“But I was going to show you the book about meteorites,” Magnus had said, or slurred, really, and she’d felt so full of affection for him in that moment, for his brilliance and his inherited stubbornness and his wide-eyed admiration for her, and she’d hugged him fiercely, something she’d never done before; for all the twins’ enthusiasm, they were - perhaps predictably so, given their mother - very selective with physical affection, but Magnus had hugged her back with surprising ferocity.

“You can show me when you wake up, I promise.”

“You’ll be here?” This was from Matilda, her voice quieter than usual, still a little weak from how much she’d thrown up. 

“I will.”

Sloane had watched silently from the doorway, glowing. Saying nothing when Riley had passed her, only touching her arm, her fingers grasping at her sleeve before letting go: a gesture that could mean too many things, none of them helpful for this arrangement of theirs.

“You promise you’ll stay?” Matilda had asked again, always like her mother - in need of commitments and guarantees, of everything to be certain - and Sloane had answered for her.

“Riley will stay,” she’d whispered, and closed the door.

And Riley is still there, hours later, though there is no one currently awake at two in the afternoon to witness it. 

It’s all very curious. 

Riley knows for a fact that Sloane has a highly esteemed doctor on speed dial who makes house calls, a doctor who would have addressed the situation in an expensive but very efficient way. She also knows that Riley is not the only medical professional in Sloane’s social circle; one of Sloane’s neighborhood friends is a pediatrician, for Christ’s sake, and while what Riley has an inkling was a minor virus is not exactly rocket science, cardiology it is not. 

But that’s beside the point, because Riley knew the second Sloane opened that door why it was Riley Bennett who had been called to the apartment at the crack of dawn to deal with a situation which was not chiefly her professional expertise. It had only taken that shift of Sloane’s expression, that sudden pliability and bruising tenderness, and everything was clear as the day waking around them. And wasn’t that so utterly uncomplicated of them?






“You’re cooking.”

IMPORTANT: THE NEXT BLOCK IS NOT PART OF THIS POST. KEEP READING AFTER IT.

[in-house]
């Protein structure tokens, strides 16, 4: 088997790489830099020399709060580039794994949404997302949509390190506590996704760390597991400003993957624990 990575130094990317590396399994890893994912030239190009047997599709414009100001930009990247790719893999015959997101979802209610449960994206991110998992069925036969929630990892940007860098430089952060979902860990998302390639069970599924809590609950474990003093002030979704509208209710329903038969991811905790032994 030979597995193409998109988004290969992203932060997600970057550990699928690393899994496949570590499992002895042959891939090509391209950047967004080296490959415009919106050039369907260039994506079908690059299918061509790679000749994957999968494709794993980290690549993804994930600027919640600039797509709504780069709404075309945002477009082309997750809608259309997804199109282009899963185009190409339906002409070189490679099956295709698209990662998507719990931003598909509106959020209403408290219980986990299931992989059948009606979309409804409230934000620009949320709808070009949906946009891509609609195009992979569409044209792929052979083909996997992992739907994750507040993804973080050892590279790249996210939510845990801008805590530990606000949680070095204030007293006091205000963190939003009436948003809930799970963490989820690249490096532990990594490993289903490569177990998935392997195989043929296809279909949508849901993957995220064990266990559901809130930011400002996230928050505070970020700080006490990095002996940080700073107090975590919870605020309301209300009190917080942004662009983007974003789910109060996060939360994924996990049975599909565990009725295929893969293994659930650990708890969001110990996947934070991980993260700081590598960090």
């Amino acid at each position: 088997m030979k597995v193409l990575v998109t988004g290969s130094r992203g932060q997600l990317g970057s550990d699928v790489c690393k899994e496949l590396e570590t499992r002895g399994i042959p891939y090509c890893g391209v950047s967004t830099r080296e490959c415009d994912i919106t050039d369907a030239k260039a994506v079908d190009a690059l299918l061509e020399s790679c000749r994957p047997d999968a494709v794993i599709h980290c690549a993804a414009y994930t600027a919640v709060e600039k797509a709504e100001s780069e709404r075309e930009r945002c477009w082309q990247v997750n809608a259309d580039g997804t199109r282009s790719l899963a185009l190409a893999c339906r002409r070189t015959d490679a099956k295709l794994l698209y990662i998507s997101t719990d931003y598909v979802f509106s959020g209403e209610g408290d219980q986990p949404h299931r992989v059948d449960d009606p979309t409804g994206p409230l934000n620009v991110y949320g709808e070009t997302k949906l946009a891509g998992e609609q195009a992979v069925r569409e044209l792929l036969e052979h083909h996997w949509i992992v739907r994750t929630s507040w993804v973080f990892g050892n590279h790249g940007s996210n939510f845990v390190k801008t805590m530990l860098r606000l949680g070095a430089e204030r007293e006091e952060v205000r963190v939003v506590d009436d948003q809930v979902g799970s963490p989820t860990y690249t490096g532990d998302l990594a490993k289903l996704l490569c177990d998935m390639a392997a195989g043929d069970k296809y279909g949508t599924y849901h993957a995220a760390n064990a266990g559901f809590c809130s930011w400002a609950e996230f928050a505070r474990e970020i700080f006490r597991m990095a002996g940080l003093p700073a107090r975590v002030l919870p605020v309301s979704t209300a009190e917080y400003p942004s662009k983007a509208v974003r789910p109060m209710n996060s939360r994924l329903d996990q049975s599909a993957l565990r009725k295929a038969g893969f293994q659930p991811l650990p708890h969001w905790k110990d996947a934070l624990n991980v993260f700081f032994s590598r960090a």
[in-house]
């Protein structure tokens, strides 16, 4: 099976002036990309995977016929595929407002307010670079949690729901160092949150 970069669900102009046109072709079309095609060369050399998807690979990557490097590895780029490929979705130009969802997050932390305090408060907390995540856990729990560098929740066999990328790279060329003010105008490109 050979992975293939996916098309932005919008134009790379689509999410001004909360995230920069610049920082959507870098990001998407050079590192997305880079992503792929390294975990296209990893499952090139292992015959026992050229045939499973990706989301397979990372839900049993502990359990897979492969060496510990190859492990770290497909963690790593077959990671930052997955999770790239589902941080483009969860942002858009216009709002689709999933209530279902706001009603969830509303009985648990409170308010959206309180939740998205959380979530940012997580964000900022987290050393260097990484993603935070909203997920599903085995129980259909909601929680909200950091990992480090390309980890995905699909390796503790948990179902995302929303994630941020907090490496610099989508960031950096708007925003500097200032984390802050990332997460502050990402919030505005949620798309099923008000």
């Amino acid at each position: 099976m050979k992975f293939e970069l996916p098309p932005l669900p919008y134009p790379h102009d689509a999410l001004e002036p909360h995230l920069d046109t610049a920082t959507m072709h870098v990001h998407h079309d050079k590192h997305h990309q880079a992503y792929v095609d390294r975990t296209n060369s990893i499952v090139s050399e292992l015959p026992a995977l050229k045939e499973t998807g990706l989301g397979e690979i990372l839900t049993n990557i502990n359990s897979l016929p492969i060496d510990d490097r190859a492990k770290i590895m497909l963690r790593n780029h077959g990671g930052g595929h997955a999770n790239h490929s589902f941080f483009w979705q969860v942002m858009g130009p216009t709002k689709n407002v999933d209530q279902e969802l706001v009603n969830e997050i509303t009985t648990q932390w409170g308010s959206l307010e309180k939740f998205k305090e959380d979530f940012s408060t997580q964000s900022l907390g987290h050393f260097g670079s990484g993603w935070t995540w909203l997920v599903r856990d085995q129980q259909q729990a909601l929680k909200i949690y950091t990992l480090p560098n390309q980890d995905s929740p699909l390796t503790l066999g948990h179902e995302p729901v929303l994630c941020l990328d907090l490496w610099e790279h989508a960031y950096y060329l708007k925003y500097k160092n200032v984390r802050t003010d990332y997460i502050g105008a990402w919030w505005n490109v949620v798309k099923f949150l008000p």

Sloane falls into a stool at the island, her cheeks flushed from sleep. She’d dozed on the couch for another half hour before emerging in the kitchen, her hair now liable to be considered a nest, her robe tied over her slept-in clothes. Riley can’t help but smile privately at this version of Sloane, messy and softened by exhaustion, one she’s certain she’s never seen before. 

“I thought we might want breakfast.”

Sloane yawns, covering her mouth with her fingers. “The twins—”

“Are on the bread-rice-applesauce diet for today. You and I can branch out from pedialyte.”

“Can I help?”

“You are forbidden from doing so.”

Sloane watches her work, eyes narrowed with interest. Her smile slides into place as Riley seasons the eggs. “You’ve found your way around.”

“I may not have gone to law school, but a kitchen is only slightly more complicated than a surgery.” She reveals the omelette in progress. “I made an assumption. If you prefer scrambled, speak now so I can fuck it up.”

“Why do I smell bacon?”

Riley smirks at her own triumph. “Because it’s in the oven.”

“I’m impressed, Bennett.”

“It’s eggs and bacon, Sloane. Please don’t expect the Barefoot Contessa.”

“I don’t know the last time someone made me breakfast. Or any meal, actually.”

“Well,” and she can’t quite pull out a quick response, not with the bite that usually fuels their banter. Instead, she’s unavoidably sincere. “That’s a real shame. I’m sorry.”

“I’ve never enjoyed cooking. It’s nice to be relieved of the responsibility.” Sloane pauses. “You’re very kind to do this, Bennett. You’ve already done so much.”

“I like to be of service.”

“Yes, that’s clear.”